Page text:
On Tuesday, the Salvadoran Prosecutor’s Office began raiding the Legislative Assembly to investigate accusations that the parliamentary branch has employees who don’t show up to work but get paid.
The raid began around noon on Tuesday at the Legislative’s Human Resources Management offices and the Financial Administrative Management.
German Arriaza, the Anti-Corruption Unit director, stated that documents and computer equipment would be seized to provide evidence in the investigation.
“We are in the initial stages of the investigation; we are going to collect all the information regarding people hired in the institution but who are not performing their functions,” said German Arriaza.
The attorney general, Raul Melara, said on Monday that he has an open investigation due to complaints about irregular hiring of personnel in the Legislative Branch.
The allegations of supposed ghost employees began at the end of last week when various press reports surfaced regarding some political parties transferring their temporary employees to institutional positions.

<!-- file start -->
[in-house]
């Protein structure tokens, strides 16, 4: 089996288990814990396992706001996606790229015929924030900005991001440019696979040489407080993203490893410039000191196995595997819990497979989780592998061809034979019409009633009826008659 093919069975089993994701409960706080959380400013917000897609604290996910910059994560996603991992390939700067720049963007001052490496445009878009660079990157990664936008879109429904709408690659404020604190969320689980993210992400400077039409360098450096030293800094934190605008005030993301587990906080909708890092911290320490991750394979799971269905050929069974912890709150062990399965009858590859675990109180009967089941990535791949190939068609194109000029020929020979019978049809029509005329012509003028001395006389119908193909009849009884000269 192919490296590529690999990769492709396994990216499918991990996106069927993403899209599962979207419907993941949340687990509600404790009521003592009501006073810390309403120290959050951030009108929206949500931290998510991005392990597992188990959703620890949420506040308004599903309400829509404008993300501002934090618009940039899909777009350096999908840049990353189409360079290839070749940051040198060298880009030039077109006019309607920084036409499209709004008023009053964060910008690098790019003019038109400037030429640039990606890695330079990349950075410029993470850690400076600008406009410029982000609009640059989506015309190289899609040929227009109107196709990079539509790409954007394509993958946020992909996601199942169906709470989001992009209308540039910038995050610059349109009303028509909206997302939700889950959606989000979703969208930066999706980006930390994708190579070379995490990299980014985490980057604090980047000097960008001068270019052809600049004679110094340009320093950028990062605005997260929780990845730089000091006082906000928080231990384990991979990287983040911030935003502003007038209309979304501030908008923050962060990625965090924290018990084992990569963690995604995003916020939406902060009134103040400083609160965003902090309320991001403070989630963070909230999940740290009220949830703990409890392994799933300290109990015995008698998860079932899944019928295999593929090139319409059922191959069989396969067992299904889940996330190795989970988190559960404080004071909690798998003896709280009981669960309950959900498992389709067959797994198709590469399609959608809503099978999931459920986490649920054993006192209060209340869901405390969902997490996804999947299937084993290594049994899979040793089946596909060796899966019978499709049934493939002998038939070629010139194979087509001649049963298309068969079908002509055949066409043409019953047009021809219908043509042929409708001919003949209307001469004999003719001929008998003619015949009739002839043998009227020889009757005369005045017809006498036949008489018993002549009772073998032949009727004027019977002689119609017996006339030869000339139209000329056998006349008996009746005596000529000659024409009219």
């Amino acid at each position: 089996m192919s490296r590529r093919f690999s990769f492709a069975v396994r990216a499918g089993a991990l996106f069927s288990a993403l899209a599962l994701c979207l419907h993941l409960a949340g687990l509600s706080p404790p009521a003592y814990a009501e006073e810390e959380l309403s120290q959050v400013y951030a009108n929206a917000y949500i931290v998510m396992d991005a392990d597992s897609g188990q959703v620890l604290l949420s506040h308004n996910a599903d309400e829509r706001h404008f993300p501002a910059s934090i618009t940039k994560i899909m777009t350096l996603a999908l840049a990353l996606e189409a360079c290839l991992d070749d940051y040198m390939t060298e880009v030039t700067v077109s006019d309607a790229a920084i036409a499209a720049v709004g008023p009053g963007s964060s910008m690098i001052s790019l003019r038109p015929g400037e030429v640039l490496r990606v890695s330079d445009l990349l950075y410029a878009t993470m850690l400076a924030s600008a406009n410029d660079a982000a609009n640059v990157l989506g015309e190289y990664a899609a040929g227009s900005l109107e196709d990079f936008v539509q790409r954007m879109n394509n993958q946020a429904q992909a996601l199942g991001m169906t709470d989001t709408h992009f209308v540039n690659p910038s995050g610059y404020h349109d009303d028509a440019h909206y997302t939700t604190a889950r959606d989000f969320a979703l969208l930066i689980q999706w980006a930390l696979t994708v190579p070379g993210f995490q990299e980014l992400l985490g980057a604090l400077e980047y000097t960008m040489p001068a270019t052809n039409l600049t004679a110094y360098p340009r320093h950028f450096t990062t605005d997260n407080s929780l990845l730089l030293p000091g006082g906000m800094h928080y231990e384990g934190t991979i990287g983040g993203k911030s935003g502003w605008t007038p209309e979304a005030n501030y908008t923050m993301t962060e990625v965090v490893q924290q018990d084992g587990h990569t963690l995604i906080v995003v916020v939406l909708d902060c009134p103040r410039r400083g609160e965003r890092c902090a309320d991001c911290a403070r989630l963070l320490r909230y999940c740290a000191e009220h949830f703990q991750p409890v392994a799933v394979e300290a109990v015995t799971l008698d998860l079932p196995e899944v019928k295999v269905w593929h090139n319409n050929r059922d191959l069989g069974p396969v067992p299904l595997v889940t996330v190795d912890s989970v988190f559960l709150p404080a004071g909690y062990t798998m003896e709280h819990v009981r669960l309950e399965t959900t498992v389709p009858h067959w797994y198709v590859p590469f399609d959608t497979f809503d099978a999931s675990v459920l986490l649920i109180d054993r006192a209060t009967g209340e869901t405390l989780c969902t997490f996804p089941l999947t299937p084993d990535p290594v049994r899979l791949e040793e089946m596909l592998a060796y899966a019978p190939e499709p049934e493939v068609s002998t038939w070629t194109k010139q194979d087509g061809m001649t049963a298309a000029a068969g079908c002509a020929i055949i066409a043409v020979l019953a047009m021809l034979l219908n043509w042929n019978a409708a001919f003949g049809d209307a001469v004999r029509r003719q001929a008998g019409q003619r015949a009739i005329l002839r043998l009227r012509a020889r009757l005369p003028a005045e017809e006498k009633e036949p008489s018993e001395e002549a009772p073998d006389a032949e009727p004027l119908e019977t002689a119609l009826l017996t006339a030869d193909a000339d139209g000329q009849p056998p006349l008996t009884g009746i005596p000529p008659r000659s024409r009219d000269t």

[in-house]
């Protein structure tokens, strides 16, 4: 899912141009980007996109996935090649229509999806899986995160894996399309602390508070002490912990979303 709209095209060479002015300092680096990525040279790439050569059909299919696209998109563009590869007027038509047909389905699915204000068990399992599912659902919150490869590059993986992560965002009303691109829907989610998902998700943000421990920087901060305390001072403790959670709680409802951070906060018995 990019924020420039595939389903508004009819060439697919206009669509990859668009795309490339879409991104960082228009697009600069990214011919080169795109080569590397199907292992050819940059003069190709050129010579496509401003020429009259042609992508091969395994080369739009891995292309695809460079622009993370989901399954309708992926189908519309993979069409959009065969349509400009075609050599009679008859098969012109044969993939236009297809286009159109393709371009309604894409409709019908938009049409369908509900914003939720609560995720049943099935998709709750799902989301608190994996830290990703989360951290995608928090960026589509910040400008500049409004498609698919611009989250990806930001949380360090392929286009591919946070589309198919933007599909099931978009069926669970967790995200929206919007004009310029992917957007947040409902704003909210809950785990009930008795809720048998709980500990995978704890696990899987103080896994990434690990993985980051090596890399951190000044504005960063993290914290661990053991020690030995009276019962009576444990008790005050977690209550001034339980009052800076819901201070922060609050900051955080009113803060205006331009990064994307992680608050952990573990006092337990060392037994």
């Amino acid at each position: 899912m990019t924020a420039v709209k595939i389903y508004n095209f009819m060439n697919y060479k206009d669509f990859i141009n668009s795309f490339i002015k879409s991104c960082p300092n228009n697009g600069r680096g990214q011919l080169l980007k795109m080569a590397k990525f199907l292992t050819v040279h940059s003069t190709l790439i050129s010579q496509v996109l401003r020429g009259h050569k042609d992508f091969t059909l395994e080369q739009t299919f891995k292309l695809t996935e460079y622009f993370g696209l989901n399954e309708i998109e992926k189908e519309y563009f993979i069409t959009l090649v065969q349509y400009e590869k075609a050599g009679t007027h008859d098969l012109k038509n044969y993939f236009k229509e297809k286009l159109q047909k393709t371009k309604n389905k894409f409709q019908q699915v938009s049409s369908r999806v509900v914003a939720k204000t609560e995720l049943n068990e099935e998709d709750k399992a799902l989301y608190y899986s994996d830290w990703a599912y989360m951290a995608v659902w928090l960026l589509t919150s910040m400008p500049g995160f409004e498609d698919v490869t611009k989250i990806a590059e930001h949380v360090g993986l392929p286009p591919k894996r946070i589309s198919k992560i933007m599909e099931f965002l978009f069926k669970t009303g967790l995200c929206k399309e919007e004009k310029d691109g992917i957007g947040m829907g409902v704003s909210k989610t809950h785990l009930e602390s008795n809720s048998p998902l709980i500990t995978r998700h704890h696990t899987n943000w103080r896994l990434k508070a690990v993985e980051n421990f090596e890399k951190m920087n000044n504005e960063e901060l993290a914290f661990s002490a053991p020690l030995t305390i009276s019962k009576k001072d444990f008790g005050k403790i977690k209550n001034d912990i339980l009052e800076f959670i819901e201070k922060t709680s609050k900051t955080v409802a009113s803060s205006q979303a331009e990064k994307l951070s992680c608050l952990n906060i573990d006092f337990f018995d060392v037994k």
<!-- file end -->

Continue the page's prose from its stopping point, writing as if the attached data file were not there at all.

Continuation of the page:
The transfer of political party’s employees to institutional positions is to shield said personnel whose employment contracts expire at the end of April.
Last week, the Legislative Assembly union denounced the existence of positions that have benefited members of the traditional political parties. They also assured that employees who they have never seen at the legislative offices have shown up at their offices and have requested union registration to avoid dismissals at the end of April.
Deputies from various political parties, mainly those who did not win re-election in the last elections on February 28, have not been surprised by the reports. Many legislators affirmed that each political party has personnel who earn salaries without actually showing up to work.
The raids continued on Wednesday. Prosecutors raided the offices of individual political parties located within the Legislative branch offices.
A CID Gallup survey released in early 2021 showed that Salvadorans consider the Salvadoran legislative branch the most corrupt institution in the country.
“We continue to carry out a search in the Legislative Assembly to clarify the existence of irregular employment positions and prosecute whoever has committed a crime. In this effort, we work in a coordinated manner with the accountability courts, and we will request the support of the CICIES,” said attorney general Raul Melara.